Dave Garrett is a man in search of a wink. If he must, he will settle for a discreet nod.
Two weeks ago, the Atlanta real estate developer launched a campaign to persuade the Georgia Lottery Corporation to embrace video lottery terminals across the state and restore the HOPE scholarship program to its former, 3.0 grade-point glory.
The video terminals would supplement the scratch-off business now done in convenience stores and elsewhere. Strong evidence indicates that electronic delivery results in increased sales.
Critics are sure to condemn Garrett’s idea as an expansion of gambling. The word “casino” is, in fact, his worst enemy. But the developer and his friends point to the other side of the coin — the contraction of the HOPE scholarship and pre-k programs.
Facing flat lottery revenues and increased demand, Gov. Nathan Deal and the General Assembly this year approved unprecedented cuts to HOPE and pre-k.
Money for books was eliminated. Full tuition will be covered only for outstanding high school students with a 3.7 grade-point average. For most students, HOPE proceeds are likely to cover less than 80 percent of the next school year’s tuition.
Technology is leaving the lottery behind, Garrett said over lunch this week.
“It’s like anything else. You can change or resolve yourself to what I think will be a slow spiral,” Garrett said. “ But if you believe in the program, you’ve got to believe that something’s got to be done.”
Garrett understands how Georgia and its lottery work. He headed up the campaign to pass it. Gov. Zell Miller, who introduced the lottery in his 1990 campaign, named Garrett as the first chairman of lottery corporation’s board.
Sonny Perdue, the state’s first Republican governor, appointed Garrett to the board again after his 2002 election. Garrett saw the difference between Democratic and Republican governors.
Miller and Roy Barnes kept their hands off policy decisions, Garrett said. The mandate was fresh, and all parties generally agreed on what needed to be done.
Perdue — whose GOP constituency included a conservative Christian base — insisted on a more direct voice. As evidenced by the governor’s appointment of his former chief of staff, John Watson, to the lottery board in 2008.
Garrett thinks the lottery board can approve a shift to video lottery terminals on its own. But the current board chairman, Jimmy Braswell, says he and his fellows will require some sort of signal from the state Capitol before they consider the proposal.
Which leads us to Garrett’s search for a wink or a nod.
“There’s got to be some middle ground — where the governor is not expanding gambling, but he’s keeping a program alive,” Garrett said.
No doors have been slammed in his face, or that of his group, HOPE 20/20. But Garrett hasn’t stepped on any welcome mats, either.
“While the lieutenant governor has concerns about expanding gambling in Georgia and has yet to be convinced that this is the appropriate way forward, he would not stand in the way of the [lottery board] gathering information and making a case,” said Ben Fry, spokesman for Lt. Gov. Casey Cagle.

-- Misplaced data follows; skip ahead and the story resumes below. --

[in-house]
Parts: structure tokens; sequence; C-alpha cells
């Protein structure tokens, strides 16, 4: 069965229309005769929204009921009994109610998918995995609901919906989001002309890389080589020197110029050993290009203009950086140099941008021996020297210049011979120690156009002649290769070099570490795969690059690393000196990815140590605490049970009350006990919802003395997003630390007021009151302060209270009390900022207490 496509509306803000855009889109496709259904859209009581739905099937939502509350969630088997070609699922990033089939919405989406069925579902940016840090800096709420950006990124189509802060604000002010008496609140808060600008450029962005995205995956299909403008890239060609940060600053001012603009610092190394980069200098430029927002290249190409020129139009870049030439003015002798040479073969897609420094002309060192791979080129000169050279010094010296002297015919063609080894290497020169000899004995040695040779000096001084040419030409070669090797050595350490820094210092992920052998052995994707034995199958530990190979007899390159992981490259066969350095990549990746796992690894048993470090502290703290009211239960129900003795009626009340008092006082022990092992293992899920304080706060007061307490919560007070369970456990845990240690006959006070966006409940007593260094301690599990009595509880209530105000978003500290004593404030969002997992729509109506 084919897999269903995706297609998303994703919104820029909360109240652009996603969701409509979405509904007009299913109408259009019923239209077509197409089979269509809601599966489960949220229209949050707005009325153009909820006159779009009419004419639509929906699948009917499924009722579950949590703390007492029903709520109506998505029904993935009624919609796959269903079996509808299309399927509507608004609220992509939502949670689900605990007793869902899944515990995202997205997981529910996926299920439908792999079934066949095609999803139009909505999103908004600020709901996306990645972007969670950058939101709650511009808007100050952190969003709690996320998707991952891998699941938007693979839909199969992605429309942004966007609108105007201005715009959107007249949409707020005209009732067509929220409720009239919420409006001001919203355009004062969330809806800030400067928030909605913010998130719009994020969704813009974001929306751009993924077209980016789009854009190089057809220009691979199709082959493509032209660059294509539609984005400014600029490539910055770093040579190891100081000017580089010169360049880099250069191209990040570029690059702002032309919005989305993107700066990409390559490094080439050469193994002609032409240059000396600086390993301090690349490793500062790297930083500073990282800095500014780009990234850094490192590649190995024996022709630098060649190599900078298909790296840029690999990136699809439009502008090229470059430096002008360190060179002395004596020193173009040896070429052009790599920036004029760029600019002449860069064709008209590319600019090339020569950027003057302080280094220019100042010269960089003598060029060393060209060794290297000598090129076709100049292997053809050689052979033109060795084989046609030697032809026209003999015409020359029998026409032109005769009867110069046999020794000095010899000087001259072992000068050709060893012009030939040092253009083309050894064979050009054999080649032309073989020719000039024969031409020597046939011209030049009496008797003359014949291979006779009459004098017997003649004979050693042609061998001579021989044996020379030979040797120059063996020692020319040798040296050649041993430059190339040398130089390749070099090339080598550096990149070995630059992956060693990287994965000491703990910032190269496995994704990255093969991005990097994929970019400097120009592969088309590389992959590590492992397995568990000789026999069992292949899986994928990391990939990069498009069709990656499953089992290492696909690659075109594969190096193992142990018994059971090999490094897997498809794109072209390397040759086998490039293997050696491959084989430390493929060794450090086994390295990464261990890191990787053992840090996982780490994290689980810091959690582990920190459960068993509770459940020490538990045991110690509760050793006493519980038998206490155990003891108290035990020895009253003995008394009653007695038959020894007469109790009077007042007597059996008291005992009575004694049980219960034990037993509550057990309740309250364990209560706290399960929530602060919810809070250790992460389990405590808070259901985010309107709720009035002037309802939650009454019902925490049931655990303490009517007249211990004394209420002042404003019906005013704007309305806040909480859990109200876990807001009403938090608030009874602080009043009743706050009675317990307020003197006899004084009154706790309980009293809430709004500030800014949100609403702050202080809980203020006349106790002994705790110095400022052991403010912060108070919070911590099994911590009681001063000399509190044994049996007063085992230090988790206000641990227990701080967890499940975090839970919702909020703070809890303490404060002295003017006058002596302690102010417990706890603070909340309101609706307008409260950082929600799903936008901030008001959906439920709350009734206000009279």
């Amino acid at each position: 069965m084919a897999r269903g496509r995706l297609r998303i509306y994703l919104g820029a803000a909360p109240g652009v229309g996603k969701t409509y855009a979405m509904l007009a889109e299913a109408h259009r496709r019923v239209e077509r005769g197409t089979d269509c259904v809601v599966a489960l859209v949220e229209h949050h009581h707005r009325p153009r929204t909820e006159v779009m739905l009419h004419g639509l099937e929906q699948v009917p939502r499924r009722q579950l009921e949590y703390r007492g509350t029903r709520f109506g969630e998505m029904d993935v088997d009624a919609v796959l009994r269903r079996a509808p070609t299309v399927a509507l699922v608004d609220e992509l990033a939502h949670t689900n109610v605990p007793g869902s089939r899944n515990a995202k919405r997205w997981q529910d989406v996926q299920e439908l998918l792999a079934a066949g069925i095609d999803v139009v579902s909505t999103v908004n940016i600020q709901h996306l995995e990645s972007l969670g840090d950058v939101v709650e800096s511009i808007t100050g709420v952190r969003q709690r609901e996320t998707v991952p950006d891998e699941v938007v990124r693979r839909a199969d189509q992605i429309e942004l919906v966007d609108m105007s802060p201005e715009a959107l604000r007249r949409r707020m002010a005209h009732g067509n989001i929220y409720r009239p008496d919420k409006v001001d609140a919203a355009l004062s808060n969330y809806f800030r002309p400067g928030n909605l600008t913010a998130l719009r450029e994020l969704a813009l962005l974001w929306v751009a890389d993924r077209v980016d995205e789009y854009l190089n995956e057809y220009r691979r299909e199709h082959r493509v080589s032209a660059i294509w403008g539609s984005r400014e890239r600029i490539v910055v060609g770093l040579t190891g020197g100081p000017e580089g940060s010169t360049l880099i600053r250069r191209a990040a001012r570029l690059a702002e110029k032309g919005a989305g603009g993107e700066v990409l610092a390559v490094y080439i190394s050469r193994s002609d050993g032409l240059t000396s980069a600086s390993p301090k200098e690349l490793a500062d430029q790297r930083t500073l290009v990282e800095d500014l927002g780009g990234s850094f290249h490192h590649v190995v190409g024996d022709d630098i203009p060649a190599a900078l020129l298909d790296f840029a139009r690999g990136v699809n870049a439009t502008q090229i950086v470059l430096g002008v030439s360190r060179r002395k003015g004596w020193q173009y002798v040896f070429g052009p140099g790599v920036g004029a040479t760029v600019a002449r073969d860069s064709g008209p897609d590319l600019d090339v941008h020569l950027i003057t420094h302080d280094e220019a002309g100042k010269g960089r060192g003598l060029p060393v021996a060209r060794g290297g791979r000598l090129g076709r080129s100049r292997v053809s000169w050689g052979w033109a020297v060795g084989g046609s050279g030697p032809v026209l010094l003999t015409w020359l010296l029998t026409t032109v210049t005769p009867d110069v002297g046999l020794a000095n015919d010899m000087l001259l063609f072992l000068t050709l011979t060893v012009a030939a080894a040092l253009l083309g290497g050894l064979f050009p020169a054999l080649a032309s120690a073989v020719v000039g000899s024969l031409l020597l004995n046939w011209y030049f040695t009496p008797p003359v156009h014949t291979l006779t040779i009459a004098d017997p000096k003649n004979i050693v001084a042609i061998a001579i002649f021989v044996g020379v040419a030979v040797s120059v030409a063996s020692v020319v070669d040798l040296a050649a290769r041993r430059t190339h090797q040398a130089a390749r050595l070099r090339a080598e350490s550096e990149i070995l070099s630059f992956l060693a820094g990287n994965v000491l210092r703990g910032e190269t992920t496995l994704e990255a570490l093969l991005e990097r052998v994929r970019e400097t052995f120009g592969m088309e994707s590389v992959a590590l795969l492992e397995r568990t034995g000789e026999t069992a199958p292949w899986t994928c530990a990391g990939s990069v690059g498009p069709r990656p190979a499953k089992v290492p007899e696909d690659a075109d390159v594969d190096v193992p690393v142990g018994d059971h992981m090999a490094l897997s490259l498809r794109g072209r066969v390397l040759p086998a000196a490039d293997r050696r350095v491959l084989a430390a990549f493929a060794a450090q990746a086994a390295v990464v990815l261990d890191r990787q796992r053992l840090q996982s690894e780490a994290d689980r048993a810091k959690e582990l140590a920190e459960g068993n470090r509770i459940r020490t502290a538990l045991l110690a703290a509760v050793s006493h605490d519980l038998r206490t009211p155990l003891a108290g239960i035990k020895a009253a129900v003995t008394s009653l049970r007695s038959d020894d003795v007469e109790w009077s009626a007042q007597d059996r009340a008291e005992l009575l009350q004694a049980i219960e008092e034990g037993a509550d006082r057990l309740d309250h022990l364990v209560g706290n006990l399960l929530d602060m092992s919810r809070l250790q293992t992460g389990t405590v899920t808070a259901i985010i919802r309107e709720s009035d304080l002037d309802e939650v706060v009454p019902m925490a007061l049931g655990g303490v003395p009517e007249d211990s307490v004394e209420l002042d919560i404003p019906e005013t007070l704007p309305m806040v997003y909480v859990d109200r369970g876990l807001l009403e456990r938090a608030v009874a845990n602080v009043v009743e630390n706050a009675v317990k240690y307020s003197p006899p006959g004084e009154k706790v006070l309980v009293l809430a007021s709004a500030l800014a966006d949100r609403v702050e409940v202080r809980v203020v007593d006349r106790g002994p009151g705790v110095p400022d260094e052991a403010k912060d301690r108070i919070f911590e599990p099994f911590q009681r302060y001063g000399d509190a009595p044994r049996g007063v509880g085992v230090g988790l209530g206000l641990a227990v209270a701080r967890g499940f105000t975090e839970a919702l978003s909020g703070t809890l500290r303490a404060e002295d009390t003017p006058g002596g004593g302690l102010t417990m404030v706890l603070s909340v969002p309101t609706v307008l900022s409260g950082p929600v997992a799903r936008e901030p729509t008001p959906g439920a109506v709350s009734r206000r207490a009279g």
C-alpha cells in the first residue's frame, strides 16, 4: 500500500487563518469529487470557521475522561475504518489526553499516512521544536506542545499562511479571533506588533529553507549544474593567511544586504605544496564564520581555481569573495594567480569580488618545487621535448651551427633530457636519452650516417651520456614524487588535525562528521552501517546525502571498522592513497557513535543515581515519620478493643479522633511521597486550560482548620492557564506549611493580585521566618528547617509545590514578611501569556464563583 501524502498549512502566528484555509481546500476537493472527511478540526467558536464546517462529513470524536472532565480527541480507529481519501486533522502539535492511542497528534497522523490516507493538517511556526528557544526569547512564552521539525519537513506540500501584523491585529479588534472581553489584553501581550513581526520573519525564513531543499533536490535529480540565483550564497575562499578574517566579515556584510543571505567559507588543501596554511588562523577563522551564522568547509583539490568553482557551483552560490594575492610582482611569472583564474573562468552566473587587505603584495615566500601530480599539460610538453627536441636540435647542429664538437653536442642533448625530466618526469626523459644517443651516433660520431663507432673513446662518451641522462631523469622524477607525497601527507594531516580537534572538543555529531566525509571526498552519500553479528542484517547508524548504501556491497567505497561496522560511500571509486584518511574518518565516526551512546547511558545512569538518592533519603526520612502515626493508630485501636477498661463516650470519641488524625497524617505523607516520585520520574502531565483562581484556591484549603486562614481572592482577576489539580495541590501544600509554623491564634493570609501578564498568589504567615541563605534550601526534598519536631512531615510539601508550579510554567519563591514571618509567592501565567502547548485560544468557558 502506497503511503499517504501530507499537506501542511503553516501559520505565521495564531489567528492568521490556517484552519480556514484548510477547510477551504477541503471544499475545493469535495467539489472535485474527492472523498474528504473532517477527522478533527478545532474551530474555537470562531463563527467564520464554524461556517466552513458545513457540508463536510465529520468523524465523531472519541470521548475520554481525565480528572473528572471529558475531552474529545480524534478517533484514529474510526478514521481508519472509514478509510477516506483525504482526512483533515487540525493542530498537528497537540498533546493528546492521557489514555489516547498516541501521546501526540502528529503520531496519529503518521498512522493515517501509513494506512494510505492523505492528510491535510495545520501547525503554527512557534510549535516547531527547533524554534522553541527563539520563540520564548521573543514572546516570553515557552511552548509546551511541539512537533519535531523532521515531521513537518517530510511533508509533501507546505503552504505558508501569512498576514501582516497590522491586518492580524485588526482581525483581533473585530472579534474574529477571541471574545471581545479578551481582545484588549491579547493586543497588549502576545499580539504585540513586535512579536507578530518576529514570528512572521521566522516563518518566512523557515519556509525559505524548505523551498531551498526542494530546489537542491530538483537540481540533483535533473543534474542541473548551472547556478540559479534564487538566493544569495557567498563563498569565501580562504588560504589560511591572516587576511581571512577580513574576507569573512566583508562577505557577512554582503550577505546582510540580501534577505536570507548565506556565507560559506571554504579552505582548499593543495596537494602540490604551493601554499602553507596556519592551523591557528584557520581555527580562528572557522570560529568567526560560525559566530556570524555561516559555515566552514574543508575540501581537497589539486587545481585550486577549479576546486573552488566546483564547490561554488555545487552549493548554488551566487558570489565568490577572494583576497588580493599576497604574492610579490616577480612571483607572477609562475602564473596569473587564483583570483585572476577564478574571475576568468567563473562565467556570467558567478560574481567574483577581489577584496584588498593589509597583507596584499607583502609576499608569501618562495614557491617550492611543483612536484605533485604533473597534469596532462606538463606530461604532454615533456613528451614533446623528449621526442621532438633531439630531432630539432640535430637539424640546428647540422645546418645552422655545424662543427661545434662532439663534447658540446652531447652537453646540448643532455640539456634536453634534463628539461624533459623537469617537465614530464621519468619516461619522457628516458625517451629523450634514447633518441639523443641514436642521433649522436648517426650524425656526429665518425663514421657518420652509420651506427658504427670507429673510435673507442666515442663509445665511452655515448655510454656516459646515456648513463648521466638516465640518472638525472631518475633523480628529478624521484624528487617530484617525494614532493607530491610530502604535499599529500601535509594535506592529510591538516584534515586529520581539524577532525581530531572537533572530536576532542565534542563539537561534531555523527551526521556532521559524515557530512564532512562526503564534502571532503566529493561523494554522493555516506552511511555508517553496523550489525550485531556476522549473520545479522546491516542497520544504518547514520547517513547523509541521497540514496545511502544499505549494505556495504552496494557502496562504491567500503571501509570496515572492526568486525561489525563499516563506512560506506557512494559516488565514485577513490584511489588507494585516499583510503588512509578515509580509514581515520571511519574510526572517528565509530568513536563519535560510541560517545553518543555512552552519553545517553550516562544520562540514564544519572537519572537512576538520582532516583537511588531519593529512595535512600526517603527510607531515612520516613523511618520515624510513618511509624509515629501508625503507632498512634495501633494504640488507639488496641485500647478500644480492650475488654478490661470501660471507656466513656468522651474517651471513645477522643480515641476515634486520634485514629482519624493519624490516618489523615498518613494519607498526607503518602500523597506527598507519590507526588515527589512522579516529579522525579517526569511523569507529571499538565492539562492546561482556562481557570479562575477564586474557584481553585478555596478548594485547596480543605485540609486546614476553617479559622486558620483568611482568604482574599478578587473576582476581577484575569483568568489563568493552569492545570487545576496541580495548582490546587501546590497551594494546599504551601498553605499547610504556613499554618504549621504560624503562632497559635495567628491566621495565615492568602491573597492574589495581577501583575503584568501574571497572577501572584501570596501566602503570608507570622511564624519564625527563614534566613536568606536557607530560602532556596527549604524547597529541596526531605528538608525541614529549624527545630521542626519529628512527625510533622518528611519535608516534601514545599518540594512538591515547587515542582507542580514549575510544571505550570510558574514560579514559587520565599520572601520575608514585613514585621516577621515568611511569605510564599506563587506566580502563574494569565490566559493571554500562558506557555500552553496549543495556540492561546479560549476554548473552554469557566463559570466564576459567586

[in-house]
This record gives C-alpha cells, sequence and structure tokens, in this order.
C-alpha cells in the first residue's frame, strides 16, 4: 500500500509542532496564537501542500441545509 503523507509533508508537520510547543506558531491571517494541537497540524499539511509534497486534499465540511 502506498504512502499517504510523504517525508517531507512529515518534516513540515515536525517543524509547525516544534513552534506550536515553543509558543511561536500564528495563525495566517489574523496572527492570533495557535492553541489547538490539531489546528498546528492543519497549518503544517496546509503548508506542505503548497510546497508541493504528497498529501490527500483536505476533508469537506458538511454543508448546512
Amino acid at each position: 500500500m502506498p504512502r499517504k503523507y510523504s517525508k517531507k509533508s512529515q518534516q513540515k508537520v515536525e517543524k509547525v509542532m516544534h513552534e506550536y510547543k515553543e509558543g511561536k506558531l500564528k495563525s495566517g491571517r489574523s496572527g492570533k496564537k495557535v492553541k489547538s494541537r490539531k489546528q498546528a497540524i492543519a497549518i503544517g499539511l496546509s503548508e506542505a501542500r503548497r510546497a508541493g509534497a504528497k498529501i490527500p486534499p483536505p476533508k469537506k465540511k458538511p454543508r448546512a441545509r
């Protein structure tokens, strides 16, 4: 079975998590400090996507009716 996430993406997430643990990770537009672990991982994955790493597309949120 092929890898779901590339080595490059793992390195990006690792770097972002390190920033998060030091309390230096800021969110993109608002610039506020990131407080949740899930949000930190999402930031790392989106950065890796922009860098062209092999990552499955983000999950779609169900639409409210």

House Speaker David Ralston noted that there is “a clear difference” between casino gambling and video lottery terminals. But Ralston also declared he wouldn’t be pushed by an outsider. “The go-it-alone approach currently being exercised by some will not accomplish anyone’s goals,” the speaker said. “This is an area where cooperation and collaboration are needed.”
The governor remains the most important figure from whom Garrett requires a green light. So far, the hints haven’t been encouraging.
Last month, Deal vetoed SB 19, a measure that would have permitted the operators of some “amusement machines” to issue gift certificates — not cash — to game winners. The governor declared that the bill’s language could have led to “unintended consequences.” Gambling, in other words.
More important is an overlooked paragraph in a speech Deal gave to the state GOP convention in Macon last month — phrasing that was overshadowed by boos from a crowd upset at the governor’s decision to back his own candidate for state chairman.
The governor applauded the changes made to the HOPE scholarship by the Legislature. “That is the Republican principle in action of breaking an entitlement mentality,” Deal said.
The word “entitlement” is the clue — a pejorative in the current political lexicon that conjures up images of sloth and grasping hands. It is not a word that Miller used in the 1990s, when his blue-collar message was that good students deserved as much help as great ones.
But if the old HOPE scholarship can be dismissed as an entitlement, then slowly shrinking lottery funds — given to fewer and fewer students, but on a more competitive basis — are less likely to be a concern at the state Capitol.
If HOPE is a mere “entitlement,” then moving Georgia’s lottery past paper scratch-off tickets becomes a fight that doesn’t need to happen. And Garrett will be waiting a long, long time for that wink.
You have to wonder what Zell Miller thinks about this.
- By Jim Galloway, Political Insider